Careful what you wish for, lefties.  You geniuses, you.

Compare And Contrast

A few weeks back, Tom Emmer appeared on MPR’s “Mid-Morning with Keri Miller”.

Now, while I have credited MPR’s Newsroom with making a game attempt at providing balance, MPR’s programming is pretty much a pro-DFL morass.  Miller is less overtly a DFL flak than her predecessor, future former “Air America” prop Catherine Lanpher, but only barely.

Her interview with Emmer should have been an embarassment.    Tough questioning is one thing – and a good thing! – but Miller’s stock questions were accompanied with condescention, badgering and hectoring.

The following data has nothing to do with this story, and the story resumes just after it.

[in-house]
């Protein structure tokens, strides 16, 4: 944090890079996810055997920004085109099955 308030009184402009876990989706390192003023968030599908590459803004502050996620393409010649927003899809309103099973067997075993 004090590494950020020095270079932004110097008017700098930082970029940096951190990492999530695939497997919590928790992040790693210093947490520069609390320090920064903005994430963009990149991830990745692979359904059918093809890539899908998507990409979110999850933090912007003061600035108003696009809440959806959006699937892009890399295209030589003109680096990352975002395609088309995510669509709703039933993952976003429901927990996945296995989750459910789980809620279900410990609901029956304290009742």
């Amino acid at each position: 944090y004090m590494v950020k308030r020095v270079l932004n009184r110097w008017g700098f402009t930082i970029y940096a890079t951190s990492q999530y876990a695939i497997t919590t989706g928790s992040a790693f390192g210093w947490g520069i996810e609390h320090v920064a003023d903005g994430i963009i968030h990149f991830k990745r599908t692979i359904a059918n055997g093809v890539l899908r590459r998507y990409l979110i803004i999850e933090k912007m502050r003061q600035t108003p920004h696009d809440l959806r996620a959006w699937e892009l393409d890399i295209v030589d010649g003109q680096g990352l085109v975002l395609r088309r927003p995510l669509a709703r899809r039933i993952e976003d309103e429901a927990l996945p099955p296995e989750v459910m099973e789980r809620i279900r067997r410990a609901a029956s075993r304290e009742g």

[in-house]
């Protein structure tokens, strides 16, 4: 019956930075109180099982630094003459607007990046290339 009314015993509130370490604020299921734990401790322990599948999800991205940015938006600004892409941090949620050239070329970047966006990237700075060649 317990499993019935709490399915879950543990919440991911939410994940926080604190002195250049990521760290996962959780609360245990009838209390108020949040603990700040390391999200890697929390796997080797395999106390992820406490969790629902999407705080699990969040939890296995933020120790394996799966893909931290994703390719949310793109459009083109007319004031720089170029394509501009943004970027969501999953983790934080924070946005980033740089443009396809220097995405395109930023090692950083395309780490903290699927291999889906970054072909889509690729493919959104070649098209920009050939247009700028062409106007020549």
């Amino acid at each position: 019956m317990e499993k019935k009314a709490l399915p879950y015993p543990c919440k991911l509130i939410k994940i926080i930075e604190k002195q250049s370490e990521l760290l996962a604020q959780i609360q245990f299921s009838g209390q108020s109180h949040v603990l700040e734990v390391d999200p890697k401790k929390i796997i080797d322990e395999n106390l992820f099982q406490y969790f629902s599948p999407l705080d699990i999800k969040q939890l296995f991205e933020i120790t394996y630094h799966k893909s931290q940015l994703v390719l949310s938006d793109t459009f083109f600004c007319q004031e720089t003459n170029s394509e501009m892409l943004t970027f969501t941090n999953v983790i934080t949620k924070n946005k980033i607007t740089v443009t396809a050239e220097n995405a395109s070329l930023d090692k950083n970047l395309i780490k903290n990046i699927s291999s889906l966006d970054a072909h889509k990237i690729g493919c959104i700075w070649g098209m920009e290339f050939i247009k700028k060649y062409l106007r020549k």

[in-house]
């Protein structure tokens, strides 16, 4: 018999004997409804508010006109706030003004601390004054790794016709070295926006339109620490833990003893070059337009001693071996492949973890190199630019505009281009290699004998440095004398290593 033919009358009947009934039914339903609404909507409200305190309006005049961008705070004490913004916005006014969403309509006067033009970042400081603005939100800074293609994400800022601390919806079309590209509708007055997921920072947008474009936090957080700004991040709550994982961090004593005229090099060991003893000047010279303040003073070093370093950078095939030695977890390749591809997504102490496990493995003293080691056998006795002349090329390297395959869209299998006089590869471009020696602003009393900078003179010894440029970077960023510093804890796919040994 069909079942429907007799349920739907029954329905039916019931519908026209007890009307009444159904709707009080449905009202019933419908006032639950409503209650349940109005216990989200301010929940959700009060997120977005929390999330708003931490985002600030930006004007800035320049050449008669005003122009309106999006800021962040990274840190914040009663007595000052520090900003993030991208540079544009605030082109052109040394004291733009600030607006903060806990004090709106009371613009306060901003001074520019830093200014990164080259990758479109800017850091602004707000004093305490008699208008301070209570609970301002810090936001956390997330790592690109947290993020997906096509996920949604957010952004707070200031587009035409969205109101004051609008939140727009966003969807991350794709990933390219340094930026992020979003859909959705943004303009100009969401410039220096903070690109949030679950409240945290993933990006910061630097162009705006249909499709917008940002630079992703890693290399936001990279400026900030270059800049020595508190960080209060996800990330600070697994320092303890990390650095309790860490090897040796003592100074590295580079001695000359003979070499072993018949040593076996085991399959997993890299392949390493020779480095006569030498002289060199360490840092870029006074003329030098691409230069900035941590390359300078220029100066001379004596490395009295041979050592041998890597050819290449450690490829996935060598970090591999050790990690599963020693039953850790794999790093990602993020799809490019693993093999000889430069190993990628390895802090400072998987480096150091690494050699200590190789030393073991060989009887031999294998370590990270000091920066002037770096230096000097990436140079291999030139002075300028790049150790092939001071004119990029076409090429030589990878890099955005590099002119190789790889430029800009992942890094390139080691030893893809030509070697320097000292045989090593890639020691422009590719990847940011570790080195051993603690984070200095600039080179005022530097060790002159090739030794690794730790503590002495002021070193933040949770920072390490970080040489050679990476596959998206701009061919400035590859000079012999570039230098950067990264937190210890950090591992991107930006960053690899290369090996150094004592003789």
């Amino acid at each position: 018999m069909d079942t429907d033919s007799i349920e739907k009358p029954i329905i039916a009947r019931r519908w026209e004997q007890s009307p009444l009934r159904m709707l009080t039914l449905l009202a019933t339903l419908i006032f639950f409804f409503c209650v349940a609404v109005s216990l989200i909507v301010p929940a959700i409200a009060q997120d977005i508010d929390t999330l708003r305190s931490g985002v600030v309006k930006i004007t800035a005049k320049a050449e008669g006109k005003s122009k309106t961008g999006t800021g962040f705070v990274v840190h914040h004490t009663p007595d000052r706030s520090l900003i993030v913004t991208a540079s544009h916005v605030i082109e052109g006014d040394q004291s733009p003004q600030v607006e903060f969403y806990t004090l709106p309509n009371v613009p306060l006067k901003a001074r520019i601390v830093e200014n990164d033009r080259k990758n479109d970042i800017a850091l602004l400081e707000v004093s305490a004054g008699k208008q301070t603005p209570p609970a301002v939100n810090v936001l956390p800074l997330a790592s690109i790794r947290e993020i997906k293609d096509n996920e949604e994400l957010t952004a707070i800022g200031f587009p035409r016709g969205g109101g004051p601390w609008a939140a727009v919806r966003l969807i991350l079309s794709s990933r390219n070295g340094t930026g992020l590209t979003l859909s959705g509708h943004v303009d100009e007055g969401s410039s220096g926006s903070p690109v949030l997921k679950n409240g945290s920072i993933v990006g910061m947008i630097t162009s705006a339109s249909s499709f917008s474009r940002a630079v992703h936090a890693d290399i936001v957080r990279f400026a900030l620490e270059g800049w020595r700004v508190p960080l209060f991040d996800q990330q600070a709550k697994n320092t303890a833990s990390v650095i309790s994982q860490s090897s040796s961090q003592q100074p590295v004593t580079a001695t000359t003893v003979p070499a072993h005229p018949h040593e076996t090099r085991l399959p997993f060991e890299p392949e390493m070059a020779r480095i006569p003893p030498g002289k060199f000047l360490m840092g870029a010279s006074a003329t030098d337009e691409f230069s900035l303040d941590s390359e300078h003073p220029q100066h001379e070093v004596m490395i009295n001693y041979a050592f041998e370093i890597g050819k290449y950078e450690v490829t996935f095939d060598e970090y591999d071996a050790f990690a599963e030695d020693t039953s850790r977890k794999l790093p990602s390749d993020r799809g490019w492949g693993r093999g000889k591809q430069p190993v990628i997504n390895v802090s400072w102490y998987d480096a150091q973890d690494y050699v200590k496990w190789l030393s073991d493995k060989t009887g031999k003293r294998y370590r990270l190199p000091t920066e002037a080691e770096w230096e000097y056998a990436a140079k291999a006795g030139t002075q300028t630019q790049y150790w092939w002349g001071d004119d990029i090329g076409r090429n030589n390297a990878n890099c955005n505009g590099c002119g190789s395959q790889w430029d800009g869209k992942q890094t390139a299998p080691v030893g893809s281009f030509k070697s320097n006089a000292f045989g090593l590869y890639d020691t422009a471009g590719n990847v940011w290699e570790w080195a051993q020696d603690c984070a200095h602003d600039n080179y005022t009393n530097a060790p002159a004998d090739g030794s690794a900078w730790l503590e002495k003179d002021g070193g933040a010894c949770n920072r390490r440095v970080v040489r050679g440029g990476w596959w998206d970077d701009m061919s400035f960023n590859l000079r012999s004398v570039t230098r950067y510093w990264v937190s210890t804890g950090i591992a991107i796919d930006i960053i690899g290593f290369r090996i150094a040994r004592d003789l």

So all three DFLers are going to be on Miller’s show today.  Think Miller will be as concerned about specifics as she was with Emmer?

Think we’ll see questions like “Mr. Dayton, if we end state contracting, will we just stop doing the work, or will the work go to more-expensive unionized state employees?”, or “let’s say you tax “the rich” at confiscatory rates; how much of that five billion deficit your DFL caucus ran up; how much of the deficit will it kill off?  Be specific!”  “Mr. Entenza, you talk a lot about “Green Jobs” – but the record of “Green Jobs” in the US at large and in Spain has been dismal at best.   How is your plan not doomed?”  “Speaker Kelliher – so get specific here;  your “plan” makes a lot of vague blandishments about squeezing money out of people; how exactly do you close the deficit and spend as much as you’ve promised?’

How often will Miller sharply, mockingly purr “That won’t save much!”?

Any bets?

And when, not if, the DFLers squeeze by without any serious challenge, will Erik Black sniff about how vague they all were?

I’ll be an interesting day.